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The AFL draft’s priority pick rule has caused plenty of confusion for fans since it was introduced in 1993. Fortunately, The Roar is here to make sense of the damned thing!
The Brisbane Lions were awarded a priority pick for the first time since 2011, ahead of the 2016 free agency and trade period – an end-of-first-round pick, No. 19 overall in the draft.
Recently, Carlton have been pressured externally to apply for a priority pick in light of a horrendous 2018 campaign.
So what are priority picks?
Put simply – they are additional draft picks, which are designed to give a boost to the poorest performing teams to help improve on-field performance.
How does a team receive a priority pick?
Previously a priority was given based on final finishing positions of teams. In 2012 the system was tweaked when all 18 clubs voted to revamp the criteria of priority picks in an attempt to avoid corruption.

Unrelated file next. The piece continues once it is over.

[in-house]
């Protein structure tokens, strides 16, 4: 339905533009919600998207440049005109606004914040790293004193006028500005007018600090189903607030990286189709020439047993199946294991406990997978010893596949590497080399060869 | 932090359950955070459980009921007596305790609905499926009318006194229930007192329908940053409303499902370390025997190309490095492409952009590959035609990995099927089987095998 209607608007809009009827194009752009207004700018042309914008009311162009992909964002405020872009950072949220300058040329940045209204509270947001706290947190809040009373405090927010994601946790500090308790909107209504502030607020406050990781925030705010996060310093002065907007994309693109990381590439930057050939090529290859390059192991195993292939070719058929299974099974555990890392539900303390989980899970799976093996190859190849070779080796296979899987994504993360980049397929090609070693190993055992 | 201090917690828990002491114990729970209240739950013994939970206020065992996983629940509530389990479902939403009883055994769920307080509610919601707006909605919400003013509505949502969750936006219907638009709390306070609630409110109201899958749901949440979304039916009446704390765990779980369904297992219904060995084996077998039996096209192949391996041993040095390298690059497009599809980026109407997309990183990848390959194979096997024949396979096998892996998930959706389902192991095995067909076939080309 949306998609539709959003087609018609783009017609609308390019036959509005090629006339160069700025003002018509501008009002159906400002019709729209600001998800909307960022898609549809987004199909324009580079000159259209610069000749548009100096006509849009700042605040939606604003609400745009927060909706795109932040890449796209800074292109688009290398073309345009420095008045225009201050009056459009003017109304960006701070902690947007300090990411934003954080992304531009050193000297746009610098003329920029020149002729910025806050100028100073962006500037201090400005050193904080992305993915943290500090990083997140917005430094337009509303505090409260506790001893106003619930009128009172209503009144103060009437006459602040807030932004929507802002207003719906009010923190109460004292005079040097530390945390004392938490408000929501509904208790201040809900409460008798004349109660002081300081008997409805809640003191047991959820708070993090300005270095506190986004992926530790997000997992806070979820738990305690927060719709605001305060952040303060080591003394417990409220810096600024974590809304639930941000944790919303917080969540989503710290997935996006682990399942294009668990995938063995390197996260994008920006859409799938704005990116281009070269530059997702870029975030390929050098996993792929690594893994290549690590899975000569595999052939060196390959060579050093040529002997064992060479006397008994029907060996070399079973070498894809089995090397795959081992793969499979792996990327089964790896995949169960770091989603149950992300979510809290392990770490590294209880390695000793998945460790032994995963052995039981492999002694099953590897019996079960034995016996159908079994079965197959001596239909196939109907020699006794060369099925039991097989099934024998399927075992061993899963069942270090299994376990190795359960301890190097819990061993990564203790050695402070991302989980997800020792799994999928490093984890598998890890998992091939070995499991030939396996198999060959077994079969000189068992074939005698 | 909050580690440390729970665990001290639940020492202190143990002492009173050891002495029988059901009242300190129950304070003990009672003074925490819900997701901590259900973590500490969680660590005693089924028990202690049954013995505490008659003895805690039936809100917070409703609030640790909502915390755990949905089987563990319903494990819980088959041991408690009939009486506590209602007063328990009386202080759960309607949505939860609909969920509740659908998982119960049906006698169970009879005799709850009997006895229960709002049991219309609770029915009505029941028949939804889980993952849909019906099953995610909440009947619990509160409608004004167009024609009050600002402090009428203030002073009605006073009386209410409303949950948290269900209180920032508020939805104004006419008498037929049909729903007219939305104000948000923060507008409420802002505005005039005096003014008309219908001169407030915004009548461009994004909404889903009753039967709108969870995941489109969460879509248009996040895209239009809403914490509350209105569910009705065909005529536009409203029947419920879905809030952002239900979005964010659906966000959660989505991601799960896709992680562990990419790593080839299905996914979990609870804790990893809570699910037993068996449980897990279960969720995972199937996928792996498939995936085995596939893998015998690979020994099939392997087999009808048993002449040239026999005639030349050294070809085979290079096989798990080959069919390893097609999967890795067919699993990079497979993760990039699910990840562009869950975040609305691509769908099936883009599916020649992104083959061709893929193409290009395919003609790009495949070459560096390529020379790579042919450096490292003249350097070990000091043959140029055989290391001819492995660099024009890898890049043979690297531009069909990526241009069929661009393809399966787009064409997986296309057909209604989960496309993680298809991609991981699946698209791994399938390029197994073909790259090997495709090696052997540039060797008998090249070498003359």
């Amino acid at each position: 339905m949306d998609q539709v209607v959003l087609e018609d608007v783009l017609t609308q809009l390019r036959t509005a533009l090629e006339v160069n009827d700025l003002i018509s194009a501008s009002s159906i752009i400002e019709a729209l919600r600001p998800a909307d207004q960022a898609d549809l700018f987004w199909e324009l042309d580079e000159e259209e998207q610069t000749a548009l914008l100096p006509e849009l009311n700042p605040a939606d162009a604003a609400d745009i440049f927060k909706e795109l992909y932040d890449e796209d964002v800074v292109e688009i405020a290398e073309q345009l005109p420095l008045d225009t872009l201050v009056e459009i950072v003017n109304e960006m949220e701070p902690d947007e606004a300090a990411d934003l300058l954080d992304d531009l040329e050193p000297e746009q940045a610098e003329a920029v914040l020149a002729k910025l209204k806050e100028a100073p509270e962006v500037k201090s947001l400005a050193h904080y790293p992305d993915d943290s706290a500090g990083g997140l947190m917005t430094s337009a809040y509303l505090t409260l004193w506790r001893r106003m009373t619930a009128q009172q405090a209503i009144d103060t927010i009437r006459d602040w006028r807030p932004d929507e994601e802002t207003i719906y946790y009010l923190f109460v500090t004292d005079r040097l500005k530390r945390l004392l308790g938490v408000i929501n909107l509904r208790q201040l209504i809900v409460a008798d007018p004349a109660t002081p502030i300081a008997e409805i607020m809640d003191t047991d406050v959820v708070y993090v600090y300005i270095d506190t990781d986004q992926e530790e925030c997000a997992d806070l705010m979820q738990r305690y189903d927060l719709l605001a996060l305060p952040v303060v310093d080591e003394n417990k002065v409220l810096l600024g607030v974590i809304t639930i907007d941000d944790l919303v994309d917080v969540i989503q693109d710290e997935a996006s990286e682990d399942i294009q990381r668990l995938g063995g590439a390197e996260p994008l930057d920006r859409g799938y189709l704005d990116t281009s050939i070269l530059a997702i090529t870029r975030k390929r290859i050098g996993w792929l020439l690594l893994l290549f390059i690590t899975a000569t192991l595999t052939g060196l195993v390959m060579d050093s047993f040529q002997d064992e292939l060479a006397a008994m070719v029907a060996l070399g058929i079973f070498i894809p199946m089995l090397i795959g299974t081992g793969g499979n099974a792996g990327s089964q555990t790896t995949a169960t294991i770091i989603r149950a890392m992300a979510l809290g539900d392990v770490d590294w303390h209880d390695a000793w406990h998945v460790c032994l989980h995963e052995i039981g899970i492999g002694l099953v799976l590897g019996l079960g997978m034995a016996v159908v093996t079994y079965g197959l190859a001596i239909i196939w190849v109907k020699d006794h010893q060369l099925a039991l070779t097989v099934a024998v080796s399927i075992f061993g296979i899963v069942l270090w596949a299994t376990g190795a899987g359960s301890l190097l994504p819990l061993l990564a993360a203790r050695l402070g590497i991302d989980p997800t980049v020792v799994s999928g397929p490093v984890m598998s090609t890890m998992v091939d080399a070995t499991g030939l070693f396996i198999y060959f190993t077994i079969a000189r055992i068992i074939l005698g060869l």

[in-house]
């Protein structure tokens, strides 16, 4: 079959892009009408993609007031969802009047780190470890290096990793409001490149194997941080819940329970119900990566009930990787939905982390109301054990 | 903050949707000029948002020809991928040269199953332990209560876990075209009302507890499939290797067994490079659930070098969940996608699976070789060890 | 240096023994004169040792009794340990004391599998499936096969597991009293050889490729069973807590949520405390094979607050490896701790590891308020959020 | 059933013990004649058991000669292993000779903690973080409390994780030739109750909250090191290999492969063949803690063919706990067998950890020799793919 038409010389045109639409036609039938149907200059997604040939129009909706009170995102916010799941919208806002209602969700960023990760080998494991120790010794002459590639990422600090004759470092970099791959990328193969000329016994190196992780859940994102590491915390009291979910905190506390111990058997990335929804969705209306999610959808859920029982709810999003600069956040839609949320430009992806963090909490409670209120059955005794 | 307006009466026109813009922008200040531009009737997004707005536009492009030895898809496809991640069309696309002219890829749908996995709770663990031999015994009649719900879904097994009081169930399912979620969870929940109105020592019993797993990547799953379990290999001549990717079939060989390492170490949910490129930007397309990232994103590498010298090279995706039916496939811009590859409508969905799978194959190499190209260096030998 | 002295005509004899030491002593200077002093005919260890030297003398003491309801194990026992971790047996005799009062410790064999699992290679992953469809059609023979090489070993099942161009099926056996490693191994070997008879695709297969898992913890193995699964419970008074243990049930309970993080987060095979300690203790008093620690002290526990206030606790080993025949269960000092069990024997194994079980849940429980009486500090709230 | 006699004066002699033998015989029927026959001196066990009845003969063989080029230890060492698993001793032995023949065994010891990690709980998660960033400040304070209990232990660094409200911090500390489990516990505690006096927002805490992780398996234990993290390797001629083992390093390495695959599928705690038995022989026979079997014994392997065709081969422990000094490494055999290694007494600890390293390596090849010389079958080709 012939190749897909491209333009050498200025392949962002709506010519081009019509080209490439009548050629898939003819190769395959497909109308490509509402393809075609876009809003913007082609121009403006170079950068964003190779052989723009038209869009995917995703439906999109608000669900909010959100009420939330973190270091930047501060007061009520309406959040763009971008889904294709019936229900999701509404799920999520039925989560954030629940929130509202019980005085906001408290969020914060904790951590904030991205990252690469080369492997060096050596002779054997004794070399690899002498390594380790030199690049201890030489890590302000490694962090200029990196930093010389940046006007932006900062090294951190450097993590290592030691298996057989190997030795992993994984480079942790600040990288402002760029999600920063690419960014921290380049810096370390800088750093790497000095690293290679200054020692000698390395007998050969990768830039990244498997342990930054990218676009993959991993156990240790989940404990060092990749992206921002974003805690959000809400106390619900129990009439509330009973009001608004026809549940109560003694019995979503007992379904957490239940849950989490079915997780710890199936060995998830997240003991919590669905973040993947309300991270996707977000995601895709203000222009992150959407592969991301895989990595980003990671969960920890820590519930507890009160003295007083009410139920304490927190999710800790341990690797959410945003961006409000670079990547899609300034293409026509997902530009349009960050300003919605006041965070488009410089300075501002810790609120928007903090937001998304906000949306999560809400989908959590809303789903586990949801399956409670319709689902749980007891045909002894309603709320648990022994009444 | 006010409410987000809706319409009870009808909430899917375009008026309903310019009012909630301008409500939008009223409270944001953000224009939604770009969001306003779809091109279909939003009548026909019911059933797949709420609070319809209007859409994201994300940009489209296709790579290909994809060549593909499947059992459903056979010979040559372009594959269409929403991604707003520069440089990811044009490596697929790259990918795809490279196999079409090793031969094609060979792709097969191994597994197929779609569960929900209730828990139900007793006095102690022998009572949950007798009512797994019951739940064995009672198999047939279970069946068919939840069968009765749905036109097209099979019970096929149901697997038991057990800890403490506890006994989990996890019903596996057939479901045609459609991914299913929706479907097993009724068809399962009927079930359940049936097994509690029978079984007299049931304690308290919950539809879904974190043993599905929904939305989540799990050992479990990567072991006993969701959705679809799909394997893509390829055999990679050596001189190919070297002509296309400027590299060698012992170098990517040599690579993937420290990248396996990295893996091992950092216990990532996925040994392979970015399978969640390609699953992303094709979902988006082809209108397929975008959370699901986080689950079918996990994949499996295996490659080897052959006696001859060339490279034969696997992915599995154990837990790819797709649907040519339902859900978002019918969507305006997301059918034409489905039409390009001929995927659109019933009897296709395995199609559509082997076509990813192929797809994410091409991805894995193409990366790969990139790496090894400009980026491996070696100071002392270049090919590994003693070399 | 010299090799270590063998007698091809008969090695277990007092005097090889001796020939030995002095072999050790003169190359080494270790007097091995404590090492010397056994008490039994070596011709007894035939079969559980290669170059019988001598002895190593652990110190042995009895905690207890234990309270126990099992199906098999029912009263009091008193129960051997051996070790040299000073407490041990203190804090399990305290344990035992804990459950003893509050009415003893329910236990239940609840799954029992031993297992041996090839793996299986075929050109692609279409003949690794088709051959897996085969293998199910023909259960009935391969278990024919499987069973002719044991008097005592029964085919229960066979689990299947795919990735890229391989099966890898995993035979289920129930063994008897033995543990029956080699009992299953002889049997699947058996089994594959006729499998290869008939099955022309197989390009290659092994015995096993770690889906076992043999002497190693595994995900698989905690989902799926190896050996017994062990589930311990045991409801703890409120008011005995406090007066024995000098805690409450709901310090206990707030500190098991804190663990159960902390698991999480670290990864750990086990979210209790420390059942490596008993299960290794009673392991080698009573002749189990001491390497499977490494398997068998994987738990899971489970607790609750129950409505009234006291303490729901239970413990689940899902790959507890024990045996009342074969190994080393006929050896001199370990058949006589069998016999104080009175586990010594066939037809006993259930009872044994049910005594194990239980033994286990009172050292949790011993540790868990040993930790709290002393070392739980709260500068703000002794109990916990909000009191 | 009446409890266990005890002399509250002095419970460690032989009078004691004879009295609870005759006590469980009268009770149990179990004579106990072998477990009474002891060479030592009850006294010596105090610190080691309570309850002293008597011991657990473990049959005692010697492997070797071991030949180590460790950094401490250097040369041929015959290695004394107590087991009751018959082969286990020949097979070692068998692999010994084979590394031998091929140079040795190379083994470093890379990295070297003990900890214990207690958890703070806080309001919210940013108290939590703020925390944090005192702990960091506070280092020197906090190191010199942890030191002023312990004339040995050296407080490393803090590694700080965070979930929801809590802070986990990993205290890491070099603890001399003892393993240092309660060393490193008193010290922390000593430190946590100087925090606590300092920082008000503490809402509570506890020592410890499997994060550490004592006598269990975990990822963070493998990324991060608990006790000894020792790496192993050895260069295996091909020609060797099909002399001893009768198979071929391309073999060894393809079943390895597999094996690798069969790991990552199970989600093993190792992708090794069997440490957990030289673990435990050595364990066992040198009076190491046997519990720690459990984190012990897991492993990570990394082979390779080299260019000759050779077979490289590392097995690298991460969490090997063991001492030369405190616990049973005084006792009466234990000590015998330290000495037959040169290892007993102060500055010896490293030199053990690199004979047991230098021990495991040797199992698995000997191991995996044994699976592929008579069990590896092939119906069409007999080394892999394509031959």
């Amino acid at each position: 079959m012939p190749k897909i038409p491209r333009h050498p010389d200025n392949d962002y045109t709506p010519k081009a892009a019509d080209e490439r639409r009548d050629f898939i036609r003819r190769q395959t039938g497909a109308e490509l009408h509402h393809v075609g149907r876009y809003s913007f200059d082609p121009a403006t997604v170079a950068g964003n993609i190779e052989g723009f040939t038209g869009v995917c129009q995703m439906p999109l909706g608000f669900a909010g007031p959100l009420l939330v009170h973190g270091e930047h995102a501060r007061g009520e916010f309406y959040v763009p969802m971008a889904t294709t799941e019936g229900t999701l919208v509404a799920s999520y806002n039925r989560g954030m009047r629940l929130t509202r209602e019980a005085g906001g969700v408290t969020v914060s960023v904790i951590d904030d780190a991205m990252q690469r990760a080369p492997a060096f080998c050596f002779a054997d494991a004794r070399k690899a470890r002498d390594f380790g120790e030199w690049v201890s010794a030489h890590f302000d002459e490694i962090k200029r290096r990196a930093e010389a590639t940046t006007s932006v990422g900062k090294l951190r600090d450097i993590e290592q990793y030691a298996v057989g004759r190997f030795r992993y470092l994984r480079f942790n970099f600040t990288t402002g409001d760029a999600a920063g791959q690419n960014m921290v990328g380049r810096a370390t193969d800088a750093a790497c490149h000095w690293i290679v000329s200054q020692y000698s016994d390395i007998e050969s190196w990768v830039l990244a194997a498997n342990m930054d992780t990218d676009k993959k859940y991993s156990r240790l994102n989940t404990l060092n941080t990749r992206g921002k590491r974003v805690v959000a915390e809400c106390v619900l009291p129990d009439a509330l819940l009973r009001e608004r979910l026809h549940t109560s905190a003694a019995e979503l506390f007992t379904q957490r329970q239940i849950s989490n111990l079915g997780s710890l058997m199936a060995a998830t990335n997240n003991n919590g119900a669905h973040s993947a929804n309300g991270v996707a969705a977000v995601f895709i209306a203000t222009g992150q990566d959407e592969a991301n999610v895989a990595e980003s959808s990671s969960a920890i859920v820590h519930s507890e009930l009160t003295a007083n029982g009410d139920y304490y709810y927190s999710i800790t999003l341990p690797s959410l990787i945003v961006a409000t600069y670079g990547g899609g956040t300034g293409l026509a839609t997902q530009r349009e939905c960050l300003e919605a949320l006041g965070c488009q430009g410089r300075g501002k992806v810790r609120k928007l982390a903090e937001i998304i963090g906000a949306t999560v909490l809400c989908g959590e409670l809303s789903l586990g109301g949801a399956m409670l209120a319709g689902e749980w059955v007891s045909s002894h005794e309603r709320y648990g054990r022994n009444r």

The final decision is now at the complete discretion of the AFL as opposed to relating purely to finishing position.
Several factors determine whether a club is offered a priority draft pick:
The number of premiership points that a club has received over a period of years is taken into consideration, with greater weight being offered to more recent seasons.
A club’s point percentage (points for/points against x100) over a period of years is also taken into consideration. Again, there is an emphasis on recent seasons for weighting.
Finals appearances and premiership wins in recent seasons are also taken into account.
The AFL will also consider a club’s injury rates in each relevant season.
To eliminate tanking, the formula for priority picks is kept confidential by the AFL Commission.
The AFL may also offer priority picks to newly established expansion clubs to fast-track the club’s development. Clubs are typically required to apply for special consideration for the priority pick through the AFL commission.